The countries with the best correlation between statistical records were the United Kingdom, Germany and France. And the countries in which there was worse correlation between the statistics were the United States, Belgium, Spain and Italy. According to its main trade partners, the ADGEN tended to overvalue the transactions with Germany until the 1890s and with the United Kingdom, the United States, Belgium, Italy and Spain just before the turn of the century. By contrast, the ADGEN tended to undervalue the trade with France as far as 1892. It is risky to answer unequivocally here why with some countries there were better results than with others. This could have been due to more consolidated statistical systems or to the role of transit ports such as Antwerp. Nevertheless, it is important to remark that the lack of accuracy might not have been exclusively the responsibility of the ADGEN, since the registries of the commercial partners might have had reliability problems as well. In fact, the literature has considered import records more reliable than geographical exports assignment because of the duty discrimination (Federico and Tena-Junguito 1991, p. 263).

Figure 2 shows the outcome of comparing the total sum of Argentina’s import records and the corresponding export statistics of its partners (the seven countries mentioned above).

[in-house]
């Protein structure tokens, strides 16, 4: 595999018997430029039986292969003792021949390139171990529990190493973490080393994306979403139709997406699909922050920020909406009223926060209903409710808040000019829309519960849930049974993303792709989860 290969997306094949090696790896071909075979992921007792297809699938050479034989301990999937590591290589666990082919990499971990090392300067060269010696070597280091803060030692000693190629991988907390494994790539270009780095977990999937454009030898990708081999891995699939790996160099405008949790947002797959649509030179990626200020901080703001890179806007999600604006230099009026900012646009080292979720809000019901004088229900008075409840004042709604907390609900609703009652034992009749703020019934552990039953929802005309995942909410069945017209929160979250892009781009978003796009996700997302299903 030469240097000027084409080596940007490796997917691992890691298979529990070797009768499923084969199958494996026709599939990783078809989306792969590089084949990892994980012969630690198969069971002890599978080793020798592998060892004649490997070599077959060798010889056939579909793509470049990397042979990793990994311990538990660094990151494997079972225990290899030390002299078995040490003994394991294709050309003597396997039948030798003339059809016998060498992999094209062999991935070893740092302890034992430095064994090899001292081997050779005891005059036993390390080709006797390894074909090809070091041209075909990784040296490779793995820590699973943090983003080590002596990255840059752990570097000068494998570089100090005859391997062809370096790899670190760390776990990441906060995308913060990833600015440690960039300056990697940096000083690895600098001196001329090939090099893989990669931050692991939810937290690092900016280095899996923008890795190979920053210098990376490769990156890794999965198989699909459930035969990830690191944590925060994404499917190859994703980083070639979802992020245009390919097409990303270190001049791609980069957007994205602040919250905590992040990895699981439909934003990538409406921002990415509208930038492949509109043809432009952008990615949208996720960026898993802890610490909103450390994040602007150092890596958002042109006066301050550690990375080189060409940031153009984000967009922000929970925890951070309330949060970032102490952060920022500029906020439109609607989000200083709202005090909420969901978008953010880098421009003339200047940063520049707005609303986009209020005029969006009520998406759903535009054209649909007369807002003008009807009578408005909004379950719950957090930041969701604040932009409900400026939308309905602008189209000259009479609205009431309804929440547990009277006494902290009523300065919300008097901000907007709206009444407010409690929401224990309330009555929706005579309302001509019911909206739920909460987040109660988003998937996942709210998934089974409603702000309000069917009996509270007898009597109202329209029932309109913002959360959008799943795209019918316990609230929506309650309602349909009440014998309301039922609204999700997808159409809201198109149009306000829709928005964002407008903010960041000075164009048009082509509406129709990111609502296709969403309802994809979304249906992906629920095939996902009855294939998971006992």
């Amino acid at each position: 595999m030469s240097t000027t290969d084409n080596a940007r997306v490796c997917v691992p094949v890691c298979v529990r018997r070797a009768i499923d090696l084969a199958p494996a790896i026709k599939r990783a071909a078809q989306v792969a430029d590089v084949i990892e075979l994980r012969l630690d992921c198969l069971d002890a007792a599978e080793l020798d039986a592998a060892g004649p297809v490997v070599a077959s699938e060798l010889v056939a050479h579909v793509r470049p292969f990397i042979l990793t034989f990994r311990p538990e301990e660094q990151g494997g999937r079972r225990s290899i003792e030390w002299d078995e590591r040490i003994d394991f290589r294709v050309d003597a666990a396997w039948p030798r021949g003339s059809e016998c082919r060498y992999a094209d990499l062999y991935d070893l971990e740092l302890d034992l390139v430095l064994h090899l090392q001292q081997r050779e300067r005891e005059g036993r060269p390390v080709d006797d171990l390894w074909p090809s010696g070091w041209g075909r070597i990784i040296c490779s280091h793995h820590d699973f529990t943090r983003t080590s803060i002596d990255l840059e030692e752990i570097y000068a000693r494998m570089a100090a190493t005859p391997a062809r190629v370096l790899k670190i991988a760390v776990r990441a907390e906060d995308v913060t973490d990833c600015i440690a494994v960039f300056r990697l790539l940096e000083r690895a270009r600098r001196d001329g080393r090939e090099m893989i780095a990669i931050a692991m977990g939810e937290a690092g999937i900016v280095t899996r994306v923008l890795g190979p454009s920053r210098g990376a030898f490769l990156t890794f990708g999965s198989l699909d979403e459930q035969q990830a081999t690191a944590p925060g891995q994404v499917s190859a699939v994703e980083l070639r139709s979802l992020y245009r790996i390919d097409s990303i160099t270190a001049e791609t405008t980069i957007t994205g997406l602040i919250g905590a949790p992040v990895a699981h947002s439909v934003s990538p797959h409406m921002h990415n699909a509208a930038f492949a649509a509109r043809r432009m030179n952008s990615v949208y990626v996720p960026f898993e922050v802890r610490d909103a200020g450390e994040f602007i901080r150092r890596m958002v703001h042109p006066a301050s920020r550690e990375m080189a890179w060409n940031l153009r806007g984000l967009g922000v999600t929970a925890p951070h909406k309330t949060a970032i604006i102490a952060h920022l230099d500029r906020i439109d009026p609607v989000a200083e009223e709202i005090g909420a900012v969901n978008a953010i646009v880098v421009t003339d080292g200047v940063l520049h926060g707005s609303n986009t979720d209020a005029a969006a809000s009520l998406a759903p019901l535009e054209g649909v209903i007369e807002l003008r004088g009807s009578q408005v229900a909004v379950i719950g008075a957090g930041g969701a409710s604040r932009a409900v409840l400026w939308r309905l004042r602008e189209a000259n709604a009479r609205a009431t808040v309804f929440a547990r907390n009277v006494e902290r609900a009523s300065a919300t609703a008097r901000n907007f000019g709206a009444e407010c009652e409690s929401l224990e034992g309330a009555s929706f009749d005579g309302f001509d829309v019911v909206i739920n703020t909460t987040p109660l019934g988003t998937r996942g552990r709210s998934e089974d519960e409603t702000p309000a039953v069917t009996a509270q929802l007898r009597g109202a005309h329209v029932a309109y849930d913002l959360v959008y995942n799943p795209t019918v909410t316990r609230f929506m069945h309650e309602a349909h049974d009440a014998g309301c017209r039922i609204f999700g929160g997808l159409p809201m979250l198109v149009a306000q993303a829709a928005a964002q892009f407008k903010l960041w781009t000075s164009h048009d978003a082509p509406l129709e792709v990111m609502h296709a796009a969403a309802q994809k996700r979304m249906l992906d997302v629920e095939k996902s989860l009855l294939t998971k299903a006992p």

FIGURE 2 ACCURACY TEST FOR SEVEN PARTNERS, 1881-1912 Notes and sources: See Figure 1.

As Federico and Tena-Junguito (1991, p. 264) concluded, the aggregate results are better than bilateral ones. The averages of the former are stable in time and close to the norms. This shows that errors of geographical assignation were one of the main obstacles of accuracy and that the import records were reliable. In fact, the results of this last exercise confirmed that Argentina’s import records were better than its export records, which was to be expected given the relevance of the imports in the Argentine tax scheme of the time. Tena-Junguito and Willebald (2013) and Carreras-Marín and Rayes (2015) have compared Argentine official export records with the import records of its main trade partners (the United Kingdom, Germany, France and Belgium, and the United Kingdom, Germany, France, Belgium, Spain, Italy, Brazil and the United States, respectively). The results of both exercises proved that the ADGEN tended to undervalue exports. But the lack of accuracy was higher than what is shown in Figure 2. If we expect the value of exports to be up to 20 per cent lower than the value of imports, in some years the difference was greater than 100 per cent.